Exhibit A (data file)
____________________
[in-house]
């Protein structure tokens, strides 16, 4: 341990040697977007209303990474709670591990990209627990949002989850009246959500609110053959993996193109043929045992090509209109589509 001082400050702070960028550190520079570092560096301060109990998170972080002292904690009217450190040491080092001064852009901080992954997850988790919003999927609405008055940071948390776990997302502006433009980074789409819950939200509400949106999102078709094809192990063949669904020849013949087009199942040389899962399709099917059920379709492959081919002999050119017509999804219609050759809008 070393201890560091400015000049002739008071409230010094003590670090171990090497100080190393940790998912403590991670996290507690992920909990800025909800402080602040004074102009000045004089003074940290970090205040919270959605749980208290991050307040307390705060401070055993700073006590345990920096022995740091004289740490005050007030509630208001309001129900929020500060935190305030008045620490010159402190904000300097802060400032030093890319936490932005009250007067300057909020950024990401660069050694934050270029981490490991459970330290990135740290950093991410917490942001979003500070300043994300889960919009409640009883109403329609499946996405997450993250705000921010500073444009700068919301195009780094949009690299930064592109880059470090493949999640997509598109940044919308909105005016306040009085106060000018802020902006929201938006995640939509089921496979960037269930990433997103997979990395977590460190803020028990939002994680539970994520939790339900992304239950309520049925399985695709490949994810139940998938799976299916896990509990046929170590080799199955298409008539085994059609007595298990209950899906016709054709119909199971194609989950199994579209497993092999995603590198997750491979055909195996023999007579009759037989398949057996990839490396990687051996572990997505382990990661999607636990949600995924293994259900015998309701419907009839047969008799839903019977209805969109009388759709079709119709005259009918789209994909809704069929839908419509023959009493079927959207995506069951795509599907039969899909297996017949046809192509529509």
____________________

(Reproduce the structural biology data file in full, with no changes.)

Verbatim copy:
[in-house]
């Protein structure tokens, strides 16, 4: 341990040697977007209303990474709670591990990209627990949002989850009246959500609110053959993996193109043929045992090509209109589509 001082400050702070960028550190520079570092560096301060109990998170972080002292904690009217450190040491080092001064852009901080992954997850988790919003999927609405008055940071948390776990997302502006433009980074789409819950939200509400949106999102078709094809192990063949669904020849013949087009199942040389899962399709099917059920379709492959081919002999050119017509999804219609050759809008 070393201890560091400015000049002739008071409230010094003590670090171990090497100080190393940790998912403590991670996290507690992920909990800025909800402080602040004074102009000045004089003074940290970090205040919270959605749980208290991050307040307390705060401070055993700073006590345990920096022995740091004289740490005050007030509630208001309001129900929020500060935190305030008045620490010159402190904000300097802060400032030093890319936490932005009250007067300057909020950024990401660069050694934050270029981490490991459970330290990135740290950093991410917490942001979003500070300043994300889960919009409640009883109403329609499946996405997450993250705000921010500073444009700068919301195009780094949009690299930064592109880059470090493949999640997509598109940044919308909105005016306040009085106060000018802020902006929201938006995640939509089921496979960037269930990433997103997979990395977590460190803020028990939002994680539970994520939790339900992304239950309520049925399985695709490949994810139940998938799976299916896990509990046929170590080799199955298409008539085994059609007595298990209950899906016709054709119909199971194609989950199994579209497993092999995603590198997750491979055909195996023999007579009759037989398949057996990839490396990687051996572990997505382990990661999607636990949600995924293994259900015998309701419907009839047969008799839903019977209805969109009388759709079709119709005259009918789209994909809704069929839908419509023959009493079927959207995506069951795509599907039969899909297996017949046809192509529509």